different topics or challenges. I can do anything for 30 days. Like I
can not eat bread. I can not eat meat. I can run, I can do anything
for 30 days, right?
can be quarantined in my house and not go anywhere for 30 days. I’m
past that now. I finished week five as I pause to drink my wine. But
you can do anything for 30 days. That was the challenge to me of
NaNoWriMo. That’s why I liked it. If I couldn’t even do this for 30
days, how do I think I’m going to write a whole book?
have to ask you, you said that you wake up every morning thinking,
okay, why am I doing this? Do you have to write every day? Is that
your thing? Is that your goal to write every day?
because now that I’m dictating, I can go fast. It’s faster. I mean,
my listeners are probably tired of hearing about this, but I used to
be a slow typist. I wrote like 30 words a minute at best and that was
pretty rare. Now I can dictate a hundred words a minute if I put my
mind to it, and I can do that pretty consistently for an hour.
Usually to get a clean draft it’s more like 80, but that’s still
pretty good. I’ve been doing it since last summer.
hundred words a minute! Wow, that’s very good! I read, shoot, what’s
his name? How
to Write 5,000 words an hour.
Oh. Chris Fox. Yes. I read that book a few weeks ago. During the
first week of quarantine, I stared at the cursor for three days. I
thought if I’m stuck home all day long, I should be able to write
this book in two weeks. This is awesome! Then I stared at my laptop
for hours at a time. I procrastinated in every way possible. I got
that book and again, I love a challenge, but it was inspiring. I’ve
been trying to put into practice some of the things in that book and
it’s helped me a lot.
very much a fitness thing. He has a bunch of his books on sale for
quarantine. I guess I could do a brief plug for Chris Fox’s books,
his non nonfiction books to writers are good.
to Super Fans?
think that’s actually Dave Gaughran. There’s Plot
Gardening, Six Figure Author,
there’s a bunch of them. I have them because weren’t they 99 cents
to Market, Write to
I think I dropped like $3 or $4. They’re all 99 cents during
quarantine. They probably still are, folks.
I would recommend, Lifelong
The one, I forgot the title before that one. That is good. If you’re
starting out as a writer, that’s an amazing book. It also works for
me and I’ve been writing for 17 years. That’s over half my life. I’ve
been writing for longer than I have not been writing.
always wanted to be a writer, but I was busy with my family and my
life. For years my Christmas letter was my one thing that I would
spend a lot of time on and get a lot of praise for it. I didn’t
want to be known for my Christmas letter.
nice, but you can do both. Could do that and have books. Y’all don’t
want the Christmas letter to be the top of what you do.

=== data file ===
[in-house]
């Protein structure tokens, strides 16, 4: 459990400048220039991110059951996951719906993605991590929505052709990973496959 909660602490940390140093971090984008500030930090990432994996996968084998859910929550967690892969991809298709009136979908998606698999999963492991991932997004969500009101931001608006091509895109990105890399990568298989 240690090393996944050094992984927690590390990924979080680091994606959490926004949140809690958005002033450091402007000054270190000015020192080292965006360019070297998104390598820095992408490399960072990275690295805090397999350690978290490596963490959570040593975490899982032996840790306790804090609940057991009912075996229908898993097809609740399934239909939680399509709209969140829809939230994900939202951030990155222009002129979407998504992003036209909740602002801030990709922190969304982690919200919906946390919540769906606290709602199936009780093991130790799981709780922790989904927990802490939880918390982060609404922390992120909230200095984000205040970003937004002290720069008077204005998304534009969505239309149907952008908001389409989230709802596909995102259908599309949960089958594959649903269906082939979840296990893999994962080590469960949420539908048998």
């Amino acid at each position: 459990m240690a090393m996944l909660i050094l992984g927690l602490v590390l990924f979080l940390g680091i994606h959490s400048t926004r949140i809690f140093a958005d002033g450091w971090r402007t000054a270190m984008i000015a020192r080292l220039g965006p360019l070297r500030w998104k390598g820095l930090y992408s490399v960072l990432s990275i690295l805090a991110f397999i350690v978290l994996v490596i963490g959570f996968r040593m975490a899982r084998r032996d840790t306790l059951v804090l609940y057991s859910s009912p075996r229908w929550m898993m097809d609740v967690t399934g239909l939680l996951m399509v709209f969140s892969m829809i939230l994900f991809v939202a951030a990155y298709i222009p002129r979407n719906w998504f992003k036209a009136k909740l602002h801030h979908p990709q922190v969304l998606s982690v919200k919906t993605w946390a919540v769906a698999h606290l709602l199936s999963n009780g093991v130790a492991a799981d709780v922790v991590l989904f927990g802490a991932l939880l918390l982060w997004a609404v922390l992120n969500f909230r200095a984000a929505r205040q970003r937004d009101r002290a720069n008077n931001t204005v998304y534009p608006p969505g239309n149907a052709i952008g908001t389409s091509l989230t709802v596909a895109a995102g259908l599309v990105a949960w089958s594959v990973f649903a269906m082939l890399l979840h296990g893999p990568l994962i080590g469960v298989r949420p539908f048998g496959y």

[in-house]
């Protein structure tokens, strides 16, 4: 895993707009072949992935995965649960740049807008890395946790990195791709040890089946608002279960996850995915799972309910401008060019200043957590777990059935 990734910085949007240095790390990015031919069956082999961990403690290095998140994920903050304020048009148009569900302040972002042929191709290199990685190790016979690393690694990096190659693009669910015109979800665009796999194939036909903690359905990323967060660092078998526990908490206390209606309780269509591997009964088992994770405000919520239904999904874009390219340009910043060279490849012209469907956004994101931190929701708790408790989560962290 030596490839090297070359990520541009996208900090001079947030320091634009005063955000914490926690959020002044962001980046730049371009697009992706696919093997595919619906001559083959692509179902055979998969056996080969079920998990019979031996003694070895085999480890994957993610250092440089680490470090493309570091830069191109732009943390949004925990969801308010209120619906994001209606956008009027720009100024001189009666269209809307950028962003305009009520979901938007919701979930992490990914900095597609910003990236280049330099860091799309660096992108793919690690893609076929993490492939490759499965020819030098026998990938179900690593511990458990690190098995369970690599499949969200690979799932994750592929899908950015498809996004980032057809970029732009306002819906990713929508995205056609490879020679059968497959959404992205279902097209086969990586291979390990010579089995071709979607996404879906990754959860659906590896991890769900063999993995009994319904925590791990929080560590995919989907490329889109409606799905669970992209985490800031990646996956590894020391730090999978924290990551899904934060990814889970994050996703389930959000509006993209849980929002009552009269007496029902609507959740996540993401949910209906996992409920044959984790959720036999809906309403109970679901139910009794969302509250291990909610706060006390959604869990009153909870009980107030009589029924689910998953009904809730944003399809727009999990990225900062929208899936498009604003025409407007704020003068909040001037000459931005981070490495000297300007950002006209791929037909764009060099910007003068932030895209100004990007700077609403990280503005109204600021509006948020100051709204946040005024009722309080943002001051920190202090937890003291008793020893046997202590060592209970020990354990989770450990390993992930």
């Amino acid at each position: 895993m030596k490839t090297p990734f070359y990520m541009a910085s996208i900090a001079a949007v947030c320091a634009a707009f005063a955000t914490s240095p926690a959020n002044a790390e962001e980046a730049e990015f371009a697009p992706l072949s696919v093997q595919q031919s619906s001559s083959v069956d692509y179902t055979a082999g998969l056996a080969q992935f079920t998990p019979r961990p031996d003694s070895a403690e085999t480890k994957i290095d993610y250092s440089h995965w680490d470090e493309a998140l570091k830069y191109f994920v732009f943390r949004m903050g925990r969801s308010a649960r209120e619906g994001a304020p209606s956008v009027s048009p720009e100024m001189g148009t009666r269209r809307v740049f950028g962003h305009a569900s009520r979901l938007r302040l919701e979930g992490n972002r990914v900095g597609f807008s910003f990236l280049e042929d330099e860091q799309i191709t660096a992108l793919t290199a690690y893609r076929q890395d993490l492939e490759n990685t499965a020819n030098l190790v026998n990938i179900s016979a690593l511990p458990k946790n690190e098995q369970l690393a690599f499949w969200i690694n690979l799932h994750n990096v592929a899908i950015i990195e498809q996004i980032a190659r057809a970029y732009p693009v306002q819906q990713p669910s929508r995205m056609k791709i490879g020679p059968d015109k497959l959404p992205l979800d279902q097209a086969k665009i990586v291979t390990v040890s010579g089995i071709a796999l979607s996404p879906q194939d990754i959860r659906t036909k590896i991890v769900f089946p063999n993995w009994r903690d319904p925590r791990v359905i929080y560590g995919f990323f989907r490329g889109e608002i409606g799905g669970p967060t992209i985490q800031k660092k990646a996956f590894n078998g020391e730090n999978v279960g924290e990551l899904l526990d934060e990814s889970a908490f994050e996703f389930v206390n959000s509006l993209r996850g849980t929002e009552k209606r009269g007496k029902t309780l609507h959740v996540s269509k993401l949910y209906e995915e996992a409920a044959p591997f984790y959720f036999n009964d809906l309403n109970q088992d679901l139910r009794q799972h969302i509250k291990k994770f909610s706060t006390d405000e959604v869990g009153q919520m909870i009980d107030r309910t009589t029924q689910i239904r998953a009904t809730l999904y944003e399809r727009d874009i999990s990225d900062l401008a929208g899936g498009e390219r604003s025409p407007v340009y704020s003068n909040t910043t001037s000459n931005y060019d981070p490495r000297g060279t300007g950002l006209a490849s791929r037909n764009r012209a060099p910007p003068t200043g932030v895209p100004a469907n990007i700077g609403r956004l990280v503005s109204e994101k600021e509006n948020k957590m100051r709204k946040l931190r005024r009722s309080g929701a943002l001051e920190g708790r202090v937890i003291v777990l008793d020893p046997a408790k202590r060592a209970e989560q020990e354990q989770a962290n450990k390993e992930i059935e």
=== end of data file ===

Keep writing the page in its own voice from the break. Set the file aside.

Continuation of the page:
that 50-year-old birthday date started coming on the horizon, I had
to do something else.
makes perfect sense to me. Not to get too deep into my past, but like
I always knew I wanted to be a writer as well, but when I was a
teenager, eventually you gotta start. I did and I wrote terrible
books back then. Because teenagers don’t know enough to write a book
that’s quality most of the time. I mean, they can write a book that’s
good. But they won’t know enough to fix it. It’s the first-time
thing. I actually, one of the books I did write as a teenager is good
enough and it was out there for a while. I’m repackaging and
rebranding it. But I wrote when I was 19 not when I was 13, to put
things in perspective. It took a while to get there. Anyway, the
point about feeling called to do it. When I was a teenager, I thought
about the book all day during school. I’d go back home and write,
or I’d write during class. If I had a computer class, I would type in
the computer class and bring a jump drive. This is going to date me
because I couldn’t email it to myself. But there you go.
you save it on a floppy drive? No. Then you’re not old. You’re a
not dated right now, but maybe in 10 years. Yes, I’m a wee baby. As
they say, my six-foot four self is a wee baby. The issue I have now
though is that of course that I took on this life. This relates back
to you, because people who live a more complete life, maybe you might
say, have a lot more to do than a guy who has only ever been a
writer. I literally gave up most of the other things I could have
been doing to write. And now over the years, he’s turned into– I’m
sorry, this is going to be a little personal, but it turned into this
grim thing that I have to do. I’m here to write. That’s my thing.
it’s completely missing the point. I remember now, I wrote a few
lines when I was in a creative writing class in college where I
realized I’m more about entertainment than working hard. I think
that’s still true and I think I need to work. I need to get back to
those roots. To enjoying the story. It’s like I’m reading a book, but
I’m writing it. Does that make sense to you?
part especially. I don’t write this way, but I admire writers who
talk about how they follow their characters around and write down
what they do. I don’t think of it that way when I do it. I think of
it as like this stage production that I’m orchestrating. I love the
idea I’ve heard other authors say where they follow their characters
around and write down what happens. That seems like less pressure.
I feel pressure, I basically can’t write. It’s one of those weird,
because I’m the most I am, I react very badly to pressure when it
comes to creativity.
well, that’s why I think this virus and the quarantine has been
difficult. It took me a couple of weeks to stop whining basically,
and suck it up and be like, alright six, eight weeks, however long is
going to go by. At the end of it, what did you do? I mean, not that I
have to do anything super amazing, but do I want to say that I spent